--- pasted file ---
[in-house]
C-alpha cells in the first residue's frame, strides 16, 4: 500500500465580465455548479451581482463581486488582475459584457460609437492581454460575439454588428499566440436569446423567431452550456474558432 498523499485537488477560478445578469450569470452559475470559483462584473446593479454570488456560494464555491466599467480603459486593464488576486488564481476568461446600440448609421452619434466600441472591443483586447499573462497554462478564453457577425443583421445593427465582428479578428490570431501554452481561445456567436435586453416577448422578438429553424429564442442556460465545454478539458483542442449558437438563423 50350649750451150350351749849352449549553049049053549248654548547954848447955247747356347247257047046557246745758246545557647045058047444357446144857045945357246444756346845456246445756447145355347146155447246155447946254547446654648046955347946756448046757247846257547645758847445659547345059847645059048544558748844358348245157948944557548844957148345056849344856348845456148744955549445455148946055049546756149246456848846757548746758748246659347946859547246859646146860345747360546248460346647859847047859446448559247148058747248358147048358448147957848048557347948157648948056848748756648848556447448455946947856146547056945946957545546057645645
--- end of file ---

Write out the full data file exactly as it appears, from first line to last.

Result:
[in-house]
C-alpha cells in the first residue's frame, strides 16, 4: 500500500465580465455548479451581482463581486488582475459584457460609437492581454460575439454588428499566440436569446423567431452550456474558432 498523499485537488477560478445578469450569470452559475470559483462584473446593479454570488456560494464555491466599467480603459486593464488576486488564481476568461446600440448609421452619434466600441472591443483586447499573462497554462478564453457577425443583421445593427465582428479578428490570431501554452481561445456567436435586453416577448422578438429553424429564442442556460465545454478539458483542442449558437438563423 50350649750451150350351749849352449549553049049053549248654548547954848447955247747356347247257047046557246745758246545557647045058047444357446144857045945357246444756346845456246445756447145355347146155447246155447946254547446654648046955347946756448046757247846257547645758847445659547345059847645059048544558748844358348245157948944557548844957148345056849344856348845456148744955549445455148946055049546756149246456848846757548746758748246659347946859547246859646146860345747360546248460346647859847047859446448559247148058747248358147048358448147957848048557347948157648948056848748756648848556447448455946947856146547056945946957545546057645645